You may or may not be a miracle
You are a unique miracle. Consider: The universe is 13.77 billion years old, give or take a few weeks. The Milky Way is 13.2 billion years old. The earth is 4.6 billion years old. And life on earth goes back 3.6 billion years, which is when the first, most primitive cells emerged — what scientists now call “senators.”
No, wait. Those cells are more accurately called “prokaryotes.” But I think we can all agree that, while very much alive, prokaryotes were primitive, they contained no nuclei, and they had no business telling women what to do with their bodies.
Anyway, it took from 3.6 billion years ago — that’s “billion” with a “b” (and also an “illion”) — until 5 million years ago for some of the more ambitious cells to evolve into chimps. That adds up to what California mathematicians call “a hella long time.”
From there it took another 5 million years for our common ancestor with chimps to evolve into Fatso Funderburgh, a boy who lived on my block when I was growing up and someone nobody could doubt was evolved from an ancestor of chimpanzees (most likely chimps who mated with aliens, based on a photo in my high school yearbook).
But the point is modern humans emerged with highly developed brains, bipedal gaits and opposable thumbs about 200,000 years ago. Scientists call those earliest humans homo erectus, in order to give middle school boys more in life to giggle at.
Then, about 125,000 years ago, homo sapiens emerged. Homo sapiens is the name of the genus and species we all are, with the possible exception of Fatso Funderburgh (and also maybe Phil Collins).
So let’s do some math. Let’s say one generation is 20 years. If my math is correct (and there’s a good chance it isn’t because I never got better than a C- in math), there are 6,250 generations of homo sapiens separating you from the first homo sapiens who climbed down from the trees and turned on “SportsCenter.” That’s 6,250 sexual reproductions, or, to use the scientific term, “schtups” that had to happen perfectly and that had to result in your homo sapiens ancestors reaching sexual maturity in order to eventually schtup your beautiful self into existence.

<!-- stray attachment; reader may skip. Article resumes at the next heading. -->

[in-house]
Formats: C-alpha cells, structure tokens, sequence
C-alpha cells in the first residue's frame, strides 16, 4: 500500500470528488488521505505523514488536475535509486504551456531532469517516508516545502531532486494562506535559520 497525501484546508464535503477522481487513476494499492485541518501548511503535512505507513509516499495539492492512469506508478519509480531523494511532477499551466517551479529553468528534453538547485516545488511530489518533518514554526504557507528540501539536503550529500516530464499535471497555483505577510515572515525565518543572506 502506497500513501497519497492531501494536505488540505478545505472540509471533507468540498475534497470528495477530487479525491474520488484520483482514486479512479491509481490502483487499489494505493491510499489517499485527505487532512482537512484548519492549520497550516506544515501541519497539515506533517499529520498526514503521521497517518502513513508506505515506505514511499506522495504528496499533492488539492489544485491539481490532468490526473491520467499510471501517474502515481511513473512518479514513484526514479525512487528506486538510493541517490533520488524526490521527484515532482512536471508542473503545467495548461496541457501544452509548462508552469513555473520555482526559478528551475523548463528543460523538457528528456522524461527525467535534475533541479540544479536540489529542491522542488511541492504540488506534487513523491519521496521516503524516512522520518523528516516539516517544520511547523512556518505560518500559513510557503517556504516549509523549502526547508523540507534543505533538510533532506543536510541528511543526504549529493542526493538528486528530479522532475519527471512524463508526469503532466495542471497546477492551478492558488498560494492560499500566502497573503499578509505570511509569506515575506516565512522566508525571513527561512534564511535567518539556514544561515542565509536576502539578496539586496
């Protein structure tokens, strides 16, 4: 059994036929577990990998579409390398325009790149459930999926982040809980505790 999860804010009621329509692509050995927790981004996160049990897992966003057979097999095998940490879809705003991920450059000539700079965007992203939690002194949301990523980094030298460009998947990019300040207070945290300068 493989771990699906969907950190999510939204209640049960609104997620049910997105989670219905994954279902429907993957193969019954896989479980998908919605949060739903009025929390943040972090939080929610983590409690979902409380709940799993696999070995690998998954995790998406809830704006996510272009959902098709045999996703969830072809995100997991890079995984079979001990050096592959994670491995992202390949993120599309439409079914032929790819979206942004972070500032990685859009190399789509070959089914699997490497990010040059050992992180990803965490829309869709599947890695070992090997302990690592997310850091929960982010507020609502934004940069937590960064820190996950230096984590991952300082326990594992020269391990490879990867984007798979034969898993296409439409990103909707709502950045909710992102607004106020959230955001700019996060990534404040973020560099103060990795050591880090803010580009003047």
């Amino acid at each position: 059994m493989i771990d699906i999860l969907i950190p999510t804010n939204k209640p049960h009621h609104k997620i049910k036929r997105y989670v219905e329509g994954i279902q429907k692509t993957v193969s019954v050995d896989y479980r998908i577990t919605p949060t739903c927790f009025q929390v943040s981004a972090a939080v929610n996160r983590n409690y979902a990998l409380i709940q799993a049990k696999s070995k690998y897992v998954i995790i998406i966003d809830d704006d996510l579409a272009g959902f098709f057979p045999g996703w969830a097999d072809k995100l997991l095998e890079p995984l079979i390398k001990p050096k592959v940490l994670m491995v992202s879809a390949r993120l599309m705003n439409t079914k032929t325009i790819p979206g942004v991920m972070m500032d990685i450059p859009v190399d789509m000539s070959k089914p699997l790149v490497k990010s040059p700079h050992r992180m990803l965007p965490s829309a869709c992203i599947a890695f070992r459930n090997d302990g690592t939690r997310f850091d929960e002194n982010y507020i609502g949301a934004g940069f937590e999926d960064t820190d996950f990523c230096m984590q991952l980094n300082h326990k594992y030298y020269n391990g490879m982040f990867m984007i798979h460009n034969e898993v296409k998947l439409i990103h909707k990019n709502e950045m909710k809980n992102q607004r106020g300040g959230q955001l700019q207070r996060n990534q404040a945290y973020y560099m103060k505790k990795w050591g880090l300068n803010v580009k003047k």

Think about that. In the Middle Paleolithic period, our ancestors originated in southern Africa, and 125,000 years and 6,250 generations later, here you are, lounging around in Louisville, reading LEO Weekly and sipping on a nonfat soy double-shot latte and/or bourbon barrel stout. So basically, you are a fuckin’ miracle.
But then again, maybe you’re not really a unique miracle. There are currently 7 billion homo sapiens, give or take 100 million. And that’s just on this planet. According to NASA, there are currently 3,649 known exoplanets. The Milky Way alone has about 300 billion stars, give or take 100 billion. And the known universe has more than 100 billion galaxies, which contain more than 10 sextillion stars. That’s “sextillion” with a “sext” (and also an “illion”) or what Shelbyville mathematicians call a “shit-ton.” And it seems likely that a lot of those 10 sextillion suns have planets that are inhabited by someone sort of similar to homo sapiens, or at least someone homo sapiens would want to shoot.
(On a related note, according to some guy I heard on NPR who sounded like he knew what he was talking about, the number of stars in the universe is far more than the number of grains of sand on all the beaches on earth, but still less than the number of molecules in 10 drops of water!)
So in all those possible billions of homo sapiens on Earth and all those possible worlds out there, it seems sort of likely that someone like you would come along. It seems a bit like those monkeys typing Shakespeare: Infinite life forms would certainly create someone with your sweet smile and excellent dancing ability and the sexy way you move your hips when you mash potatoes and also that fetching way your eyes twinkle when you’re engrossed in a particularly hilarious monologue by Sheldon on “Big Bang Theory.”
I mean, if the universe and life have survived this long, somebody had to be here. Why not you? Hell, there could be millions of you. Really, it would be sort of a miracle if you didn’t exist.
But either way, I’m glad you do.